The most popular of the ancient Egyptian antiquities for sale to collectors is the ushabti. Ushabti (also called shabti or shawabti), were ancient Egyptian funerary figures shaped like mummies who accompanied the deceased to the after-life. Their name is derived from the Egyptian for stick but also corresponds to the word for `answer’ and so the shabtis were known as `The Answerers’.
Ushabtis were placed in tombs among the grave goods and were intended to act as servants for the deceased, to do the manual labour in the afterlife. Their role is clearly represented as the figurines frequently carry a hoe on their shoulder and a basket on their backs, indicating their intention to farm for the deceased. They also carried inscriptions asserting their function and readiness to answer the gods' summons to work. These inscriptions, written in hieroglyphs, are typically found on the legs.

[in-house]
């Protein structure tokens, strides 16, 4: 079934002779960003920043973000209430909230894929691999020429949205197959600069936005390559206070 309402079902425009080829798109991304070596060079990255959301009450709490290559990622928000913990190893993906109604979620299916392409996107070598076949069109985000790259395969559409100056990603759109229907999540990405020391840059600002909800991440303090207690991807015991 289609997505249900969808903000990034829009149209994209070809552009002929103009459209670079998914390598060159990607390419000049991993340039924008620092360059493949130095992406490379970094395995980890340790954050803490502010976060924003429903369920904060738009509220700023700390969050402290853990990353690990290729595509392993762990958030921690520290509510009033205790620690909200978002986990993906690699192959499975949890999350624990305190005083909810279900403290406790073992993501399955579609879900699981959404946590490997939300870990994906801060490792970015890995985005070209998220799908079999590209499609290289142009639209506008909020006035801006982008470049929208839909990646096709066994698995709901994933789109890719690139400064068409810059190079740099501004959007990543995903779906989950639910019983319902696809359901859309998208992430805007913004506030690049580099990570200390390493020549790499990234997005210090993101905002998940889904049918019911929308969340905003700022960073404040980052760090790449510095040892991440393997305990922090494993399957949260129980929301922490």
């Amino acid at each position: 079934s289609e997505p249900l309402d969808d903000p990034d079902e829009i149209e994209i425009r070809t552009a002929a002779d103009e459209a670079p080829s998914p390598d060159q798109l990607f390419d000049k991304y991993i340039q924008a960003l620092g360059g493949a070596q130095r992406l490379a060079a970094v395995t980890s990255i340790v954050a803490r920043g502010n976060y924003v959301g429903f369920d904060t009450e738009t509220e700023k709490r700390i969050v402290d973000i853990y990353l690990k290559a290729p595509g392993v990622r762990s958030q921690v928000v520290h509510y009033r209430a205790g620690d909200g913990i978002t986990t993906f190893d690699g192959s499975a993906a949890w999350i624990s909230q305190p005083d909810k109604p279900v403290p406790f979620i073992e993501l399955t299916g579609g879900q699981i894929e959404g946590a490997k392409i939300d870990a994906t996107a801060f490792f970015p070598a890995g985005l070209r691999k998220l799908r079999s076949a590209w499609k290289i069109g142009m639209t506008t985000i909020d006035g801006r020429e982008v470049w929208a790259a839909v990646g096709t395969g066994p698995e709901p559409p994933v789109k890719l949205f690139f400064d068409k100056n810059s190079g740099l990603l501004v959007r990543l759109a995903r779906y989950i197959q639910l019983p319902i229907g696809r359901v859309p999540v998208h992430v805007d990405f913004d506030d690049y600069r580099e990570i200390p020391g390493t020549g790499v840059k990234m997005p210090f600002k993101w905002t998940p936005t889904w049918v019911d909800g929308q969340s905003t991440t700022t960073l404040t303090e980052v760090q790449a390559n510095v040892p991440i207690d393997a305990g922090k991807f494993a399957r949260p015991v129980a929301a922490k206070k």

The practice of using ushabtis originated in the Old Kingdom (c. 2600 to 2100 BC) with the use of life-sized heads made from limestone buried with the mummy. By the New Kingdom (1570-1069 BC) they were made of stone, Nile clay or wood and in the Late Period composed of faience. Most of these later ushabtis were of a small size, and often produced in large numbers.
Condition: Excellent, intact example.
Dimensions: Length 16.5cm.
Provenance: Ex. U.S. auction. Previously the property of a U.S. collector.